NHTSA suggests disabling phone features

Phase 2 of the National Highway Traffic Safety Administration’s Driver Distraction Guidelines have been released, and they include a call for phone manufacturers to limit the features that passenger and commercial vehicle drivers can use while they are on the road. These guidelines are not mandatory, and they would help to cut down on distracted driving caused by people using a mobile device while behind the wheel on Connecticut roadways.

Currently, technology does not allow for phone manufacturers to determine if the person in a vehicle is driving or a passenger, so people would have to voluntarily shut down features on their phone. The recommendations of the NHTSA are that most visual functions, aside from maps, should not work while someone is driving.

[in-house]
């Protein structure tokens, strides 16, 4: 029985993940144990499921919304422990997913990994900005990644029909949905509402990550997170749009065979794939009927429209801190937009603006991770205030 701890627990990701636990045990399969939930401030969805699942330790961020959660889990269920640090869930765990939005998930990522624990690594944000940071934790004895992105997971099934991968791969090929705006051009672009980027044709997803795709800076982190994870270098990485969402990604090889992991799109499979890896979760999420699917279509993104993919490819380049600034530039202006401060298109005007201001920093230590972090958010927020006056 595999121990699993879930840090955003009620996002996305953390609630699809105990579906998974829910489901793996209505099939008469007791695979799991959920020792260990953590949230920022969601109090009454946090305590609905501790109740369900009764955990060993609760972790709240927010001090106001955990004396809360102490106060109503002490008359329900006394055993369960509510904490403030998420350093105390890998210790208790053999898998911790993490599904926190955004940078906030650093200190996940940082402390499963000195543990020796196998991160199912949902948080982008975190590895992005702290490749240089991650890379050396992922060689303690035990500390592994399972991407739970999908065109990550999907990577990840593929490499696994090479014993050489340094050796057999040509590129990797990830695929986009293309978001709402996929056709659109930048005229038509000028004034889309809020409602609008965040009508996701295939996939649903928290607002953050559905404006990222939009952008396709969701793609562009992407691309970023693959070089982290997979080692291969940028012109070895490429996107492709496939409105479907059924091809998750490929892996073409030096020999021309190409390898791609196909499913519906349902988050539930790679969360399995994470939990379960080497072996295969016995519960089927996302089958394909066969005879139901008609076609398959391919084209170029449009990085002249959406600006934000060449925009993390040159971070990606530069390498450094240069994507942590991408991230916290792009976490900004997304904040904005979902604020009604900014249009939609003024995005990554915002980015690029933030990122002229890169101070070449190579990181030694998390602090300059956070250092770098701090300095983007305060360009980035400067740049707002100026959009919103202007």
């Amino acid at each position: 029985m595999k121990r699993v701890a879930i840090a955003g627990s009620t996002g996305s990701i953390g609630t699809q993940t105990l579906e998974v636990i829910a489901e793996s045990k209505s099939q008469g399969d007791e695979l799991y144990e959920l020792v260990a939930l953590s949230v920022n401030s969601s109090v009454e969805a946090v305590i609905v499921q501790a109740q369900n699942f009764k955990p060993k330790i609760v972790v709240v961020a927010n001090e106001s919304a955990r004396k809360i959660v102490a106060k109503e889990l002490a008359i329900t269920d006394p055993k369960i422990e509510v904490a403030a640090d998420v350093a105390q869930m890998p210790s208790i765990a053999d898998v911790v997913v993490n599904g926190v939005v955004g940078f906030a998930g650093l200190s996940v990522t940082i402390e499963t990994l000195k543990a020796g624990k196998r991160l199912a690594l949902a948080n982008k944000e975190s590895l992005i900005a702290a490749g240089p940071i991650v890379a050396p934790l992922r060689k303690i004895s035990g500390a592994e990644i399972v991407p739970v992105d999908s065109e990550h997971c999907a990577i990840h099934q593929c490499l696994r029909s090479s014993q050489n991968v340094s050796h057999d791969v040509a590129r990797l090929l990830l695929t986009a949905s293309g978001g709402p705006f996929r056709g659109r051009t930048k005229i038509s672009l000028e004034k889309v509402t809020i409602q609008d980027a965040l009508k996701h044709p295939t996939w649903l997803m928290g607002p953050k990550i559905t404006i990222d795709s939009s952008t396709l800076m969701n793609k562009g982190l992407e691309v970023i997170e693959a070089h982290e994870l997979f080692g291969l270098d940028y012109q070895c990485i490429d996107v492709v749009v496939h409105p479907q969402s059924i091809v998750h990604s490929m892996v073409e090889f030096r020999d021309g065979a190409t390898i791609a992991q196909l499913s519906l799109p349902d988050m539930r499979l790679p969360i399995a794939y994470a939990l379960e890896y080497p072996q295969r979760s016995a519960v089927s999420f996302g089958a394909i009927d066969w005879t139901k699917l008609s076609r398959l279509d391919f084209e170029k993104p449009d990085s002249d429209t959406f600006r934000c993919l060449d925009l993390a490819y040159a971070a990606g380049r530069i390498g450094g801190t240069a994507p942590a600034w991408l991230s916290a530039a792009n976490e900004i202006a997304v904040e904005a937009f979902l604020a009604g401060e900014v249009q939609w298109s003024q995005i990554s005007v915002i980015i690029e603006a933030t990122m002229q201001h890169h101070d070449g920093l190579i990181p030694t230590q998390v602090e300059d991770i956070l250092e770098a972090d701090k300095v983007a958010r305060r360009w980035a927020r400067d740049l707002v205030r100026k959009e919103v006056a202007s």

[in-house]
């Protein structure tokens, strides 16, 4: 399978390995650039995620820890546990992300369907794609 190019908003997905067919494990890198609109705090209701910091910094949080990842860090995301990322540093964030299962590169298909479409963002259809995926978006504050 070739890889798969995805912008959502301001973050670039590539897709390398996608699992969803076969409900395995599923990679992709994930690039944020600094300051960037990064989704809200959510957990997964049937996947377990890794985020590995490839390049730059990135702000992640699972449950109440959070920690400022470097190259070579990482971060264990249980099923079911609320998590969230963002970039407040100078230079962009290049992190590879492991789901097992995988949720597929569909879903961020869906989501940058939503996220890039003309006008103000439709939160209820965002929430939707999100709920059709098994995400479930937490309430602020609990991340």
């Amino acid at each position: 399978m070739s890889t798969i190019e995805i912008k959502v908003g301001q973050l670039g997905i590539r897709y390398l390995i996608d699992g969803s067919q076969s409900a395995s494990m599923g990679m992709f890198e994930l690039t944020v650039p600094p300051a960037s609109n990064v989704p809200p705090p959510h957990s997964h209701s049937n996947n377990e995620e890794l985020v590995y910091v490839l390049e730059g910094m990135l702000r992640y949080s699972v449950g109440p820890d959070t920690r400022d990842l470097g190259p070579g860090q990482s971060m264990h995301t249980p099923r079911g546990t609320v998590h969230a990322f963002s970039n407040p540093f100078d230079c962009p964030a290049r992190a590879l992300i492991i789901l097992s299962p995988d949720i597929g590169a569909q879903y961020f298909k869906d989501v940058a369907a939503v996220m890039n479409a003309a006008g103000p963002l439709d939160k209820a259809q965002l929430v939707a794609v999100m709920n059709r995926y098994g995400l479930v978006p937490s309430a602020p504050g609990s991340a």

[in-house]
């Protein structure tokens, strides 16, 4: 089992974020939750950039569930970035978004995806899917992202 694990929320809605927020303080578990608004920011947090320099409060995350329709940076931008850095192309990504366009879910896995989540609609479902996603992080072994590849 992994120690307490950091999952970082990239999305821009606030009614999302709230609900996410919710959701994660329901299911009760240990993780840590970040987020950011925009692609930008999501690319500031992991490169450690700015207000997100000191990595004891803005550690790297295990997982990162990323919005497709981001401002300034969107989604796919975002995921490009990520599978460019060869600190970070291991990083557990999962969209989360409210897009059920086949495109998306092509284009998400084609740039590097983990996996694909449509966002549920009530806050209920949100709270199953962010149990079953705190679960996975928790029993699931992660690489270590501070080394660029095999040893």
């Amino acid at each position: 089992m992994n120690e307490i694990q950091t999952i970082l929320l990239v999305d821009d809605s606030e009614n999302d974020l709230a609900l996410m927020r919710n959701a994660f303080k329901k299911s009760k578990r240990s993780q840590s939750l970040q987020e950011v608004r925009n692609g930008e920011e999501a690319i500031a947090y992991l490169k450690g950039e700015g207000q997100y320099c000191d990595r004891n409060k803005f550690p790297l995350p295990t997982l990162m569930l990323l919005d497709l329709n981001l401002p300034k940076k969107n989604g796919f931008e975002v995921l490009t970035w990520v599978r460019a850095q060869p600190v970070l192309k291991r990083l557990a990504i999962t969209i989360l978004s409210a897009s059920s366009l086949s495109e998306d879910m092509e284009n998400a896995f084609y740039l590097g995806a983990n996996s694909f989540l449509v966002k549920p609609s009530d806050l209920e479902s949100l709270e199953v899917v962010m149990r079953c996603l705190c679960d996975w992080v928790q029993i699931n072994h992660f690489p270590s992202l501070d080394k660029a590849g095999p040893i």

While on the road, people would only be able to use emergency services or obtain directions from their phone. Things like videos, scrolling text or social media and the Internet would not be available while someone is driving. This could theoretically either be accomplished by having the phone link to an in-vehicle system or by activating driver mode on the phone.

A leading cause of semi truck accidents, just as it is with passenger cars, is distracted driving. However, big rig collisions can be even more devastating to occupants of other vehicles because of the overwhelming weight and size of the trucks. An attorney who is representing someone who has been seriously injured in such an accident might review the cellphone records of the truck driver to see if the phone was being used at the time of the collision. If so, a case could be made that the driver should be held financially responsible for the victim’s losses.